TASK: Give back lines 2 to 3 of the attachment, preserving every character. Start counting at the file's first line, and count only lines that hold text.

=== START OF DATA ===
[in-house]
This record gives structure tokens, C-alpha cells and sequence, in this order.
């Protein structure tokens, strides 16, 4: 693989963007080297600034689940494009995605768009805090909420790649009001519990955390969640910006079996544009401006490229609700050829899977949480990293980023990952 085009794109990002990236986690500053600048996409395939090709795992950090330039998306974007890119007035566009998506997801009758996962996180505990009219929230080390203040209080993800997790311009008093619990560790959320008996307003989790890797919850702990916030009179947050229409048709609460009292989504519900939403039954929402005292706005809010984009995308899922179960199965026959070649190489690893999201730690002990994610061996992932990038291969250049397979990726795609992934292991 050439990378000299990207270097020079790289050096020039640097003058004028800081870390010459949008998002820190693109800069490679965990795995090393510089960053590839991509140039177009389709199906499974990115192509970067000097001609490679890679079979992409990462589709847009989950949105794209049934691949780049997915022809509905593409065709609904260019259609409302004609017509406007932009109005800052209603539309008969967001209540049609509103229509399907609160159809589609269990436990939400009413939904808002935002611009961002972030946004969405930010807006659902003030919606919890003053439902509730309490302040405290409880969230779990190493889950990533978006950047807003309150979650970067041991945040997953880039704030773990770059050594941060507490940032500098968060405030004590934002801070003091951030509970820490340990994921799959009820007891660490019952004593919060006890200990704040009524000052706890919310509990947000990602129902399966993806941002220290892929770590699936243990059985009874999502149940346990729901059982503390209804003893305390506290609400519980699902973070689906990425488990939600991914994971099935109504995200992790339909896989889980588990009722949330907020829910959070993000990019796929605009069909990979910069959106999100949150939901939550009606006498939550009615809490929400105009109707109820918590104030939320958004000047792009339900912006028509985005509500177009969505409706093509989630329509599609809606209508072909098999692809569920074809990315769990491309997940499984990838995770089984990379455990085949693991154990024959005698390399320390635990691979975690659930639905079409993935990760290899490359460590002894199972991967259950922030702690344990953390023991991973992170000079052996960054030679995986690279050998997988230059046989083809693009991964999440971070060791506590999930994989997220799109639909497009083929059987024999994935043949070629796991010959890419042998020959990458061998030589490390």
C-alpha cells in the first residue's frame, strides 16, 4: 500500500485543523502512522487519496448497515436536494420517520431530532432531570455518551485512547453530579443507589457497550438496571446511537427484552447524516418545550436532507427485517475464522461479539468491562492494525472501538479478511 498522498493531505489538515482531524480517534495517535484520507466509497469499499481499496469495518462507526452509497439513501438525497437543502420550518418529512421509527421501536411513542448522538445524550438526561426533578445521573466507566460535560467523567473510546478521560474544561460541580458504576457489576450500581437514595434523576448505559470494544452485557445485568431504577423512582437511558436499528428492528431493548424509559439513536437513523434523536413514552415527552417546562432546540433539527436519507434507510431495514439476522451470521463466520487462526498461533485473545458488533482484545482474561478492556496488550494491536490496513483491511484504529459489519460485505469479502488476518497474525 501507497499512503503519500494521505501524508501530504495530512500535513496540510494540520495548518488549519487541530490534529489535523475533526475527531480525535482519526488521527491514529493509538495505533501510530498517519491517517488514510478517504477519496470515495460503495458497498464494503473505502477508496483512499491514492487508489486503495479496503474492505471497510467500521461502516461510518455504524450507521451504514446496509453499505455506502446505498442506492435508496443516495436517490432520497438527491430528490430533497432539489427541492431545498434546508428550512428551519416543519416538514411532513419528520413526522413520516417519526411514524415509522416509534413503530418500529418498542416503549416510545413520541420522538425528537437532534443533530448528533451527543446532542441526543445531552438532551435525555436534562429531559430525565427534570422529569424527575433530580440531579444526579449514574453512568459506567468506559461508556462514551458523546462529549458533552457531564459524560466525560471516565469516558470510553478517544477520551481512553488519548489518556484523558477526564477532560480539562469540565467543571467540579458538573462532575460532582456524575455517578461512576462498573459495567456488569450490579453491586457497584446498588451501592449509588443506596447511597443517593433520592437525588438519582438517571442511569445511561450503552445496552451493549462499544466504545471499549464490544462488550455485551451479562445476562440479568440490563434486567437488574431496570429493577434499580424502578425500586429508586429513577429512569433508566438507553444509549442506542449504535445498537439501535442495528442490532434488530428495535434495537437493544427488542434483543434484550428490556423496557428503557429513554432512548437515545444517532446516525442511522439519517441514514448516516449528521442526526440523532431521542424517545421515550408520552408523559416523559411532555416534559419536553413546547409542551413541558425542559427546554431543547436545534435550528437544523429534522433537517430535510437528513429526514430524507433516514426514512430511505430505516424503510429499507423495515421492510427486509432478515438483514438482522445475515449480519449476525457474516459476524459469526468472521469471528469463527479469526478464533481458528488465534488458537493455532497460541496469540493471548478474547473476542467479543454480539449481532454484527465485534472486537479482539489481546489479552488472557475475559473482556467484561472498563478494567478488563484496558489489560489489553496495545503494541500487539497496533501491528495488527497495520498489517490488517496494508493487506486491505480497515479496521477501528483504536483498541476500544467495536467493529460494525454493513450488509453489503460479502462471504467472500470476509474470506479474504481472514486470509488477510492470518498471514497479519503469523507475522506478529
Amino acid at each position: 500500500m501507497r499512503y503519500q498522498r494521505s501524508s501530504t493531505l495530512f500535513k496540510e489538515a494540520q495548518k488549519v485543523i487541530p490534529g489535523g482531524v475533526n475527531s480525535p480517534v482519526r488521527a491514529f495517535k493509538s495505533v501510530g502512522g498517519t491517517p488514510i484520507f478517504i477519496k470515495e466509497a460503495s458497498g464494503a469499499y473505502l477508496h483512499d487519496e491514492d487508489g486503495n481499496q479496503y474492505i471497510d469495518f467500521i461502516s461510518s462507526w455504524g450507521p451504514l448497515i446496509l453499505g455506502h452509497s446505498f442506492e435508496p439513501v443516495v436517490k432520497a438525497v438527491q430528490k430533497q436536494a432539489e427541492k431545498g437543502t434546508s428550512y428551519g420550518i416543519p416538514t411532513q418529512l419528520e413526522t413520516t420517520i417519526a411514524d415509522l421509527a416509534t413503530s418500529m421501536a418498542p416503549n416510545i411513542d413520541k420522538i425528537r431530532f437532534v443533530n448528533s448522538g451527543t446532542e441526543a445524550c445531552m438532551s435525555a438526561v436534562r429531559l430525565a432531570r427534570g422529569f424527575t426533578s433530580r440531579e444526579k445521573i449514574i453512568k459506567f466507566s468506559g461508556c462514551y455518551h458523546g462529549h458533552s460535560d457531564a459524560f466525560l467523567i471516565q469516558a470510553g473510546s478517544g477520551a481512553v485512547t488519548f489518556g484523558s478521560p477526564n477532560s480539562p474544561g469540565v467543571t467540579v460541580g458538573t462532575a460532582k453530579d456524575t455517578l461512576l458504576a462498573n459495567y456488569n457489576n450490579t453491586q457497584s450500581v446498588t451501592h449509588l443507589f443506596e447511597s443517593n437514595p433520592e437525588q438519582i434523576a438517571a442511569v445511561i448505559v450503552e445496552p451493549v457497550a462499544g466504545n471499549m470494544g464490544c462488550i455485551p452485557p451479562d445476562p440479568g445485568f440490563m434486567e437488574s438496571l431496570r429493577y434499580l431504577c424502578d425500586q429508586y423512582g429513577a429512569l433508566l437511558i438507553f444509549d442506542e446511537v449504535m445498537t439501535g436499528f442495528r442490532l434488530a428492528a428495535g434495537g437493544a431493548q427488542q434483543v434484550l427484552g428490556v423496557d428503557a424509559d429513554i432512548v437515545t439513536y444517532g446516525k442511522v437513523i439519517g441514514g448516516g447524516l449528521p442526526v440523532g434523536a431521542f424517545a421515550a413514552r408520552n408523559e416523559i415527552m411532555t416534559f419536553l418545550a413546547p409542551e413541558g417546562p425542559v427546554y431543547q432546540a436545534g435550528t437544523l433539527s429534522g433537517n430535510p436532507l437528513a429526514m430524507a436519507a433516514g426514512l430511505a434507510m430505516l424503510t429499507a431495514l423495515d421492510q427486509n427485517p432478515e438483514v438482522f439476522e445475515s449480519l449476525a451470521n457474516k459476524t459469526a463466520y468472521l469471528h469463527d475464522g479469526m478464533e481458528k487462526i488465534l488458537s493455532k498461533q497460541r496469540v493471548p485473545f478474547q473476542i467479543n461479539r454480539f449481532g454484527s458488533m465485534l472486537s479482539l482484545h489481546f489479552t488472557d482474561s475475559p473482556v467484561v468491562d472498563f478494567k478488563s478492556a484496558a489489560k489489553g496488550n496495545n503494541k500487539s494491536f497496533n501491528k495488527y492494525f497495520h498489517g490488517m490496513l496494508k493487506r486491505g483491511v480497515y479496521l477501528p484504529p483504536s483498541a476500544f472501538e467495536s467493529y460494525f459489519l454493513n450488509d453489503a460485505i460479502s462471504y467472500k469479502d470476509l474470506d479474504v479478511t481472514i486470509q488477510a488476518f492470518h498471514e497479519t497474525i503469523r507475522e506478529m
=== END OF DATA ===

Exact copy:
This record gives structure tokens, C-alpha cells and sequence, in this order.
């Protein structure tokens, strides 16, 4: 693989963007080297600034689940494009995605768009805090909420790649009001519990955390969640910006079996544009401006490229609700050829899977949480990293980023990952 085009794109990002990236986690500053600048996409395939090709795992950090330039998306974007890119007035566009998506997801009758996962996180505990009219929230080390203040209080993800997790311009008093619990560790959320008996307003989790890797919850702990916030009179947050229409048709609460009292989504519900939403039954929402005292706005809010984009995308899922179960199965026959070649190489690893999201730690002990994610061996992932990038291969250049397979990726795609992934292991 050439990378000299990207270097020079790289050096020039640097003058004028800081870390010459949008998002820190693109800069490679965990795995090393510089960053590839991509140039177009389709199906499974990115192509970067000097001609490679890679079979992409990462589709847009989950949105794209049934691949780049997915022809509905593409065709609904260019259609409302004609017509406007932009109005800052209603539309008969967001209540049609509103229509399907609160159809589609269990436990939400009413939904808002935002611009961002972030946004969405930010807006659902003030919606919890003053439902509730309490302040405290409880969230779990190493889950990533978006950047807003309150979650970067041991945040997953880039704030773990770059050594941060507490940032500098968060405030004590934002801070003091951030509970820490340990994921799959009820007891660490019952004593919060006890200990704040009524000052706890919310509990947000990602129902399966993806941002220290892929770590699936243990059985009874999502149940346990729901059982503390209804003893305390506290609400519980699902973070689906990425488990939600991914994971099935109504995200992790339909896989889980588990009722949330907020829910959070993000990019796929605009069909990979910069959106999100949150939901939550009606006498939550009615809490929400105009109707109820918590104030939320958004000047792009339900912006028509985005509500177009969505409706093509989630329509599609809606209508072909098999692809569920074809990315769990491309997940499984990838995770089984990379455990085949693991154990024959005698390399320390635990691979975690659930639905079409993935990760290899490359460590002894199972991967259950922030702690344990953390023991991973992170000079052996960054030679995986690279050998997988230059046989083809693009991964999440971070060791506590999930994989997220799109639909497009083929059987024999994935043949070629796991010959890419042998020959990458061998030589490390």